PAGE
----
Turftime Equipment Blog


Reasons to Aerate Your Grounds

 

Benefits of Ground Aeration

Anyone who performs grounds maintenance on commercial lawns or turf knows that keeping the grass green and healthy can be a challenge. Applying products such as fertilizers and seed to the surface of the lawn can only do so much – it’s important to get into the soil to reduce compaction and enhance air exchange. Ground aeration is the solution to this problem. Commercial aerators from TurfTime Equipment make turf stronger, improving its appearance and making it a safer surface on which to work and play.

What Happens Without Aeration?

Maintaining the grounds in an area with heavy traffic comes with a unique set of challenges. Visitors to parks and sports fields want to see an abundance of vigorous, green grass. However, even the average homeowner knows that trampling the grass can lead to its downfall.

To understand this, it helps to familiarize yourself with the way that healthy soil supports plants. Only about half of the soil’s volume is made of dirt particles and organic material. The other half consists of pore space. These tiny chambers let air and water move freely, nourishing the grass from the bottom up.

Crushing the pore space can also make soil dangerous to play on. The air pockets lend softness to the soil. When those open cavities are compressed, the soil becomes rock hard, creating suboptimal conditions that can cause injury to anyone playing on the grass.

Over time, roots have trouble pushing through the resistance from the compacted dirt. This becomes evident when you look at the field. Grass may become dry, light in color and patchy. Hard, bare spots may develop, reducing the cushioning that the turf provides.

In addition, water has trouble sinking into compacted soil. Instead of being absorbed, it pools on the surface, creating slick spots. It may also drain inconsistently, leading to soggy areas and erosion.

Ground Aeration Reduces Compaction

Many people assume that tilling can reduce compaction. However, as lumps of soil are broken down, they transform into fine particles that are more likely to squeeze together and cramp the natural air pockets. Plus, tilling can damage existing grass.

In contrast, ground aeration penetrates firm soil, creating open channels without destroying the turf. Doing this helps the dirt maintain its structure while generating pockets that absorb water and bring nutrients back to the plants’ roots.

The remaining particles of minerals and organic materials settle into those holes over time, spreading out and bringing cushioning back to the turf.

Aeration Encourages Root Growth

With the empty space the aerators create in the soil, grass roots have room to grow. Longer, stronger roots lead to lush, plentiful blades of grass.

An ample root network also absorbs water more efficiently. With proper aeration and ground maintenance, you’ll need to irrigate less and have fewer drainage problems.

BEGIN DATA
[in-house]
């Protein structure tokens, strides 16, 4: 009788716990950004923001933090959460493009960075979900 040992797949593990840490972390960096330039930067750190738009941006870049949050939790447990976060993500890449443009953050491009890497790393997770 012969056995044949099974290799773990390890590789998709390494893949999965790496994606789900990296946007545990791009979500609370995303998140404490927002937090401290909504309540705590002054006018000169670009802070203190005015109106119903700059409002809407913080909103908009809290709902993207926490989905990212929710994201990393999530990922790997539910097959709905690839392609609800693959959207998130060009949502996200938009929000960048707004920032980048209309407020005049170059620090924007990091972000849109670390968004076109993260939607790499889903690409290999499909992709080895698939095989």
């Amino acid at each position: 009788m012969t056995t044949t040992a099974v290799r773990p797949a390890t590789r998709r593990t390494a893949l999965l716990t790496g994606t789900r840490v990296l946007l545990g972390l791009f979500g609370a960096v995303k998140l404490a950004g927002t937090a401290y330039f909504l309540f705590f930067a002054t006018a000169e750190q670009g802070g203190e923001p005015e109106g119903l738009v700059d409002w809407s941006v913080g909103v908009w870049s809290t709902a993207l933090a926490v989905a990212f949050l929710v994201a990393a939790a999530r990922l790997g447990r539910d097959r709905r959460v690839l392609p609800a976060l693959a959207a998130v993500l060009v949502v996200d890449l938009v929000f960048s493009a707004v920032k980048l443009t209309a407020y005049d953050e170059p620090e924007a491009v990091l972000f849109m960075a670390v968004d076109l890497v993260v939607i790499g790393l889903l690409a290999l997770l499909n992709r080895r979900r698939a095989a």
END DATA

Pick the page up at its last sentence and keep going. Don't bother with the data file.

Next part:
In the absence of oxygen, fungi can flourish in the dirt. Fungal infections can destroy the roots. If you’ve been having trouble keeping these microbes at bay with topical applications, you may need to use aeration to address the source of the issue.

Core Aeration vs. Deep Tine Aeration

Using the right equipment will improve the results of your grounds maintenance. Close tine spacing and deep penetration often produce resilient turf.

Core aeration involves using hollow tines that puncture the soil and pull out small plugs. These chunks of dirt are usually left on top of the grass. They break down over time, replenishing the grass. With deep tine aeration, solid spikes are typically utilized to puncture the turf, although hollow tines may also be used.

Core aeration with hollow tines is ideal for:

• Reducing compaction in the top 3 inches of soil
• Creating a mulch at the surface that improves breakdown of thatch
• Mixing distinct soil layers
• Improving the soil in the off season, when turf has more time to recuperate

Deep tine aeration uses longer prongs and offers several benefits, including:

• Better penetration of extremely hard soils
• Deep water drainage
• Heals more quickly than core aeration
• Less disruptive than removing plugs

How to get Started with Commercial Ground Aeration

Although home lawns should generally be aerated yearly, parks, playgrounds, golf courses, sports fields and other heavily trodden grasses may need to be aerated more often. It’s not unusual to treat a golf course or soccer field up to five times in a 12-month period.

Aeration times depend on the location, weather, traffic patterns and type of grass. Turf will recover more quickly during ideal growing conditions. Warm-season grasses should not be aerated while they’re dormant or weeds could proliferate. You should aerate those after the first spring mowing.

Proper maintenance is one of the keys to maintaining perfect turf. Aerating healthy grass is preferable to tackling the project when the plants are already compromised.

Here at TurfTime Equipment, our aim is to help you prepare your fields to improve their appearance, reduce labor and minimize cost. We offer several different series of aerators, each with their own unique models and features. Contact us today for the best equipment and advice about maintaining your turf.

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